The final results of worker tests after a December spread of contamination found that 11 Hanford workers had inhaled or ingested radioactive particles from demolition of the nuclear reservation’s Plutonium Finishing Plant.
A total of 42 Hanford workers inhaled or ingested radioactive contamination from demolition of the nuclear reservation’s Plutonium Finishing Plant.
The final results of worker tests after a December spread of contamination at the plant found 11 Hanford workers had inhaled or ingested radioactive particles, according to information released Thursday.
That’s on top of the 31 positive test results after a similar spread of contamination in June at the plant in the center of the nuclear reservation.
Demolition at the plant has been halted since December. It will not restart until the Department of Energy approves a new demolition plan, and a plan is approved and implemented to prevent the airborne spread of small radioactive particles.
The Washington Department of Ecology, a regulator on the project, also has said it will not allow demolition to continue if it is not convinced it can be done safely.
Open-air demolition on the plant began in late 2016 using heavy equipment to tear down its walls. Extensive work already had been done to remove as much contaminated equipment as possible from the plant.
According to a draft report issued earlier in the month by CH2M/Jacobs Engineering with input from the U.S. Department of Energy, an air-monitoring system last fall failed to pick up the spread of radioactive contamination, giving management false assurance that controls were effective.
State monitoring has found that plutonium and americium particles traveled as far as 10 miles from the demolition site, near Richland. Vehicles, office buildings and workers have been tested for traces of radioactive contamination.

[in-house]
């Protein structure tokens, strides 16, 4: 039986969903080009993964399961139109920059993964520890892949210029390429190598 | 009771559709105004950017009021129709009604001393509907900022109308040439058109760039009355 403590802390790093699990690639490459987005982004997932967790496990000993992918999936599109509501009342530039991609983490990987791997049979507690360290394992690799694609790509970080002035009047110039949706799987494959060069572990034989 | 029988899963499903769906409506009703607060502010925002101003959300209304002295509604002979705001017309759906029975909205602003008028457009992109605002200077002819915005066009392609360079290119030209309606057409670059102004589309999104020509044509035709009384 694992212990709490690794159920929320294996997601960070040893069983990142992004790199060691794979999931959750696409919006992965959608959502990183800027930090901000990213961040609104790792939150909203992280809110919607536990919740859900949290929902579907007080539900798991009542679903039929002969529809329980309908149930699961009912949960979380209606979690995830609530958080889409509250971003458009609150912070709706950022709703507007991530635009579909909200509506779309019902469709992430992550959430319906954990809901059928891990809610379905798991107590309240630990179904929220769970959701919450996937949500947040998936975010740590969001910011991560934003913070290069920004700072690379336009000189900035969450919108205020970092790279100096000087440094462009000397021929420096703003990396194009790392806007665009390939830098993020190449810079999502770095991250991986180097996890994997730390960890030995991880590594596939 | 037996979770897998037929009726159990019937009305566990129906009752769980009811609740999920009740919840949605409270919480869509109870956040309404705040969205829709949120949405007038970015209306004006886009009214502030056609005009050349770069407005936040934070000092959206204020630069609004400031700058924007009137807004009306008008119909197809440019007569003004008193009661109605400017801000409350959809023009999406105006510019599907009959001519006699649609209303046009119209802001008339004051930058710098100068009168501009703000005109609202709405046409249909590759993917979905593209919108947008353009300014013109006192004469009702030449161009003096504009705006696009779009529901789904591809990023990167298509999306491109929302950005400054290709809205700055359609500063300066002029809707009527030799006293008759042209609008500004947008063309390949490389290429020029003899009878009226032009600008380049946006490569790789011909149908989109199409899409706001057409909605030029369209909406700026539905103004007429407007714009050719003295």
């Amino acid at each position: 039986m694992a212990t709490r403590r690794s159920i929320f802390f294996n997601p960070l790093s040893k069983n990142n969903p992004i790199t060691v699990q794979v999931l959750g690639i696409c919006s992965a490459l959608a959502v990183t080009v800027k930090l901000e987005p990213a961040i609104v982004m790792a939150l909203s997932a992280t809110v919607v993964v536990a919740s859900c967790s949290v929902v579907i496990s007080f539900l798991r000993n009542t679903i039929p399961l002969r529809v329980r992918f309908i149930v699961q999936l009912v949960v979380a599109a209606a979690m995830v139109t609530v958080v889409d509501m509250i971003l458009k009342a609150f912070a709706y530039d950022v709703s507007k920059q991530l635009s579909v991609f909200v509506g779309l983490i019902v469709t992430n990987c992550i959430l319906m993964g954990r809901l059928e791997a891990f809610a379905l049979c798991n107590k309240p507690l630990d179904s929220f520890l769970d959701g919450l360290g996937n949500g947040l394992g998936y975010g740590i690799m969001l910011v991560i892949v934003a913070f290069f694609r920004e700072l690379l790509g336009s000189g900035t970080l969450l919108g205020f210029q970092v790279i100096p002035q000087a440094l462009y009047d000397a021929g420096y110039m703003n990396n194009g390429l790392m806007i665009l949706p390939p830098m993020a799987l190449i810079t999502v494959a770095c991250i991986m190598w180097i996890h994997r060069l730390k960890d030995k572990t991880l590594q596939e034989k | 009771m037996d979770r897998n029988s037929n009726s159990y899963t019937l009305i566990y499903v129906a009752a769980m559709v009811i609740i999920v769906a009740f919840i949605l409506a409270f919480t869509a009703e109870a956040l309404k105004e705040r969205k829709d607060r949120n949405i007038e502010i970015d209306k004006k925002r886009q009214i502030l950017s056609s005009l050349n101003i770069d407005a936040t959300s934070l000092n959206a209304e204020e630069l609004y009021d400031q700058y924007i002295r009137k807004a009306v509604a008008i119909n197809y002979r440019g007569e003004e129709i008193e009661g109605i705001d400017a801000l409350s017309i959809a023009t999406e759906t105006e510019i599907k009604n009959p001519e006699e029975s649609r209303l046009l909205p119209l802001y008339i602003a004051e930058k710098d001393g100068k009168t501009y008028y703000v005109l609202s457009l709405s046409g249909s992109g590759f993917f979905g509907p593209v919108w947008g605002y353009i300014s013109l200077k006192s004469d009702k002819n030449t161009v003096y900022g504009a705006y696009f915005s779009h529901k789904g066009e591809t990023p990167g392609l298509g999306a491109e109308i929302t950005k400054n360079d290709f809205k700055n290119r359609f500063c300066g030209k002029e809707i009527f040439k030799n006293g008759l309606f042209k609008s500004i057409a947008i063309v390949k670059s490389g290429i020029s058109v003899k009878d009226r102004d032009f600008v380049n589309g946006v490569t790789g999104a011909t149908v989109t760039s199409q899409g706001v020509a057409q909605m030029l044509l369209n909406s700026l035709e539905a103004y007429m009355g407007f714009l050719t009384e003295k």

A plan for safer demolition has yet to be released.
The project has been troubled with radioactive contamination found outside worker offices at the plant and on worker cars and government vehicles.
Seven worker homes were checked for radioactive contamination, with none found.
The state health department found very small amounts of airborne radioactive contamination in the last year that could have come from the plant demolition miles away, near Highway 240 and the Columbia River.
The loss of control of the radioactive particles was a concern, although the amounts found were considered too small by state experts to pose a health risk.
In the round of worker testing prompted by the December incident, 281 workers were tested. Some 270 had no detectable internal contamination.
“We understand the concerns employees have related to internal exposure,” said a memo sent to employees of CH2M Hill Plateau Remediation, the contractor doing demolition, on Thursday.
Experts in determining radiation dose met with employees, the memo said. In addition, a brochure has been distributed explaining how doses were calculated.
And the government is making follow-up phone calls to answer any remaining questions that tested workers may have.
The tests, which were done on samples of bodily waste, can detect exposures well below any dose deemed harmful, according to the memo.
Of the most recent tests, the highest dose of internal radiation was calculated at 10 to 20 millirem during the next 50 years from particles within their bodies.
Eight workers are expected to receive radiation doses of 1 to 10 millirem, and two could receive doses of less than 1 millirem.
For comparison, the average U.S. resident is exposed to about 300 millirem a year from background and naturally occurring radiation.
About a dozen workers who initially requested the tests later changed their minds and did not submit samples for testing, dropping the number of tests done after the December spread to 281.
After the June contamination spread, the highest dose calculated for a worker was 10 millirem over 50 years. The majority of workers with positive results — 18 of them — then had radiation doses of less than 0.5 millirem.